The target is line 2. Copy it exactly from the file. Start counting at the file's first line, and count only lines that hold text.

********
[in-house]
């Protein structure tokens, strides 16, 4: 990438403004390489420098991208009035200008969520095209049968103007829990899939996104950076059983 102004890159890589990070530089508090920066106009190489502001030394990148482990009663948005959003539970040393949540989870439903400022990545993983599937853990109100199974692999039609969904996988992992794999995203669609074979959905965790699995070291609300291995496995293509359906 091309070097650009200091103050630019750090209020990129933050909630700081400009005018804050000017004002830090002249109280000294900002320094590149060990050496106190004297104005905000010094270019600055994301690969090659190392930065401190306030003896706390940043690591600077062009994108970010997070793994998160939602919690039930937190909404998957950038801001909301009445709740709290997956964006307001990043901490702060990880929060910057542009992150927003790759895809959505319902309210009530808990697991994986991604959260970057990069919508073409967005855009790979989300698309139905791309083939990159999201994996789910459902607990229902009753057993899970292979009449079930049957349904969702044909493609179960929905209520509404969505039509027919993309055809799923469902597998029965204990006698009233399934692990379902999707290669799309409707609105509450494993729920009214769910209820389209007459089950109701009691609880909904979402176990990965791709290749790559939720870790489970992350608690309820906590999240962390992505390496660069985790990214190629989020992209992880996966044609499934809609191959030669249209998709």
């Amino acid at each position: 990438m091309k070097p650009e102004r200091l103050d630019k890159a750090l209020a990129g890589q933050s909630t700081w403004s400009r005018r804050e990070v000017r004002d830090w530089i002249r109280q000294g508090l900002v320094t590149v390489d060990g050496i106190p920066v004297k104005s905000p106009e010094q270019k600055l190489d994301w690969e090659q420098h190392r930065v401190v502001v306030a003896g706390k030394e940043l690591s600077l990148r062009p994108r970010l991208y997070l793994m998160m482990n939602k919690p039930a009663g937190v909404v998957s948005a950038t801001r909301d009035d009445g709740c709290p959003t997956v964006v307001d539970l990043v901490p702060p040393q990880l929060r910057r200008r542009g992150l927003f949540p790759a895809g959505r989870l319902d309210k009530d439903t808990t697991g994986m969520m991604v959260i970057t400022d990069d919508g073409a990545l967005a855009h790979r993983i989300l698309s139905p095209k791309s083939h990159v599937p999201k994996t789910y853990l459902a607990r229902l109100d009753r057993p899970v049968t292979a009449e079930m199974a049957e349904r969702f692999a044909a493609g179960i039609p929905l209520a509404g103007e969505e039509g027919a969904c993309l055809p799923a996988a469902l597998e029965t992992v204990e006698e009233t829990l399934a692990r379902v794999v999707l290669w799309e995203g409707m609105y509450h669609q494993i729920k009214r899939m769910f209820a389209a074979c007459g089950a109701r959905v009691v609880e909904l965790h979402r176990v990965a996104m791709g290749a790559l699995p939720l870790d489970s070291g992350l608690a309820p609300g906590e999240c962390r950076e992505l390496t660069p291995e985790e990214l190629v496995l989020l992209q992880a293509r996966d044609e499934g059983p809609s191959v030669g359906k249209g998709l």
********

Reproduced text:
């Protein structure tokens, strides 16, 4: 990438403004390489420098991208009035200008969520095209049968103007829990899939996104950076059983 102004890159890589990070530089508090920066106009190489502001030394990148482990009663948005959003539970040393949540989870439903400022990545993983599937853990109100199974692999039609969904996988992992794999995203669609074979959905965790699995070291609300291995496995293509359906 091309070097650009200091103050630019750090209020990129933050909630700081400009005018804050000017004002830090002249109280000294900002320094590149060990050496106190004297104005905000010094270019600055994301690969090659190392930065401190306030003896706390940043690591600077062009994108970010997070793994998160939602919690039930937190909404998957950038801001909301009445709740709290997956964006307001990043901490702060990880929060910057542009992150927003790759895809959505319902309210009530808990697991994986991604959260970057990069919508073409967005855009790979989300698309139905791309083939990159999201994996789910459902607990229902009753057993899970292979009449079930049957349904969702044909493609179960929905209520509404969505039509027919993309055809799923469902597998029965204990006698009233399934692990379902999707290669799309409707609105509450494993729920009214769910209820389209007459089950109701009691609880909904979402176990990965791709290749790559939720870790489970992350608690309820906590999240962390992505390496660069985790990214190629989020992209992880996966044609499934809609191959030669249209998709």